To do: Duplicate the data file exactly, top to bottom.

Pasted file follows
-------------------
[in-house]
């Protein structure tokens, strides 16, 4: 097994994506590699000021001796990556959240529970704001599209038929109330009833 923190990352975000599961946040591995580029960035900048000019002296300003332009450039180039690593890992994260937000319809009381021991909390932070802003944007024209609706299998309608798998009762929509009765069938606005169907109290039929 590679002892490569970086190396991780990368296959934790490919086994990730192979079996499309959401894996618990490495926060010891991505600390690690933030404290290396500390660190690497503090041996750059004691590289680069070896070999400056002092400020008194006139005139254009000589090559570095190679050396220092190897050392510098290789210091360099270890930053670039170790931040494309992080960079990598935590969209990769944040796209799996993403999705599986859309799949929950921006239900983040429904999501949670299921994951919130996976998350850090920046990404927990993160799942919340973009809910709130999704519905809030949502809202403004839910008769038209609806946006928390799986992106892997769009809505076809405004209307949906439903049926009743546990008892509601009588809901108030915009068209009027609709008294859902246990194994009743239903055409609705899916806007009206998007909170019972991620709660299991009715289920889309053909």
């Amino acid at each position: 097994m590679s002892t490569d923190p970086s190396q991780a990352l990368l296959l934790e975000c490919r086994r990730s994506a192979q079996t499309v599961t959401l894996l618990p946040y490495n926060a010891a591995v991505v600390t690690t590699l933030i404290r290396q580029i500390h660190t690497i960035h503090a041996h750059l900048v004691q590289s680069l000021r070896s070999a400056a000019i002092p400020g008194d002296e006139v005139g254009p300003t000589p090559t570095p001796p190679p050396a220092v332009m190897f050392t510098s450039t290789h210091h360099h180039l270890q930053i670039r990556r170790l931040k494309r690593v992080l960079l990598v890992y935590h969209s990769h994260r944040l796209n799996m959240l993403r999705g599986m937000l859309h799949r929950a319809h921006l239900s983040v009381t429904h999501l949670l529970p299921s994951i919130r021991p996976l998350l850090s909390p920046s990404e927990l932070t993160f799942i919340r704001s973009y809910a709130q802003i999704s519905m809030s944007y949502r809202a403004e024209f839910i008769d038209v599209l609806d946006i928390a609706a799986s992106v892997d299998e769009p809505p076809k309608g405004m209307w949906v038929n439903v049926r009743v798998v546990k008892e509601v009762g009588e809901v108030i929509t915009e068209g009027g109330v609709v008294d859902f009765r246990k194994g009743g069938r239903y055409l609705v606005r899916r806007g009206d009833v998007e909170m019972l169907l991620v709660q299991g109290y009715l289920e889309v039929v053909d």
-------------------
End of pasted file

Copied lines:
[in-house]
């Protein structure tokens, strides 16, 4: 097994994506590699000021001796990556959240529970704001599209038929109330009833 923190990352975000599961946040591995580029960035900048000019002296300003332009450039180039690593890992994260937000319809009381021991909390932070802003944007024209609706299998309608798998009762929509009765069938606005169907109290039929 590679002892490569970086190396991780990368296959934790490919086994990730192979079996499309959401894996618990490495926060010891991505600390690690933030404290290396500390660190690497503090041996750059004691590289680069070896070999400056002092400020008194006139005139254009000589090559570095190679050396220092190897050392510098290789210091360099270890930053670039170790931040494309992080960079990598935590969209990769944040796209799996993403999705599986859309799949929950921006239900983040429904999501949670299921994951919130996976998350850090920046990404927990993160799942919340973009809910709130999704519905809030949502809202403004839910008769038209609806946006928390799986992106892997769009809505076809405004209307949906439903049926009743546990008892509601009588809901108030915009068209009027609709008294859902246990194994009743239903055409609705899916806007009206998007909170019972991620709660299991009715289920889309053909």
């Amino acid at each position: 097994m590679s002892t490569d923190p970086s190396q991780a990352l990368l296959l934790e975000c490919r086994r990730s994506a192979q079996t499309v599961t959401l894996l618990p946040y490495n926060a010891a591995v991505v600390t690690t590699l933030i404290r290396q580029i500390h660190t690497i960035h503090a041996h750059l900048v004691q590289s680069l000021r070896s070999a400056a000019i002092p400020g008194d002296e006139v005139g254009p300003t000589p090559t570095p001796p190679p050396a220092v332009m190897f050392t510098s450039t290789h210091h360099h180039l270890q930053i670039r990556r170790l931040k494309r690593v992080l960079l990598v890992y935590h969209s990769h994260r944040l796209n799996m959240l993403r999705g599986m937000l859309h799949r929950a319809h921006l239900s983040v009381t429904h999501l949670l529970p299921s994951i919130r021991p996976l998350l850090s909390p920046s990404e927990l932070t993160f799942i919340r704001s973009y809910a709130q802003i999704s519905m809030s944007y949502r809202a403004e024209f839910i008769d038209v599209l609806d946006i928390a609706a799986s992106v892997d299998e769009p809505p076809k309608g405004m209307w949906v038929n439903v049926r009743v798998v546990k008892e509601v009762g009588e809901v108030i929509t915009e068209g009027g109330v609709v008294d859902f009765r246990k194994g009743g069938r239903y055409l609705v606005r899916r806007g009206d009833v998007e909170m019972l169907l991620v709660q299991g109290y009715l289920e889309v039929v053909d």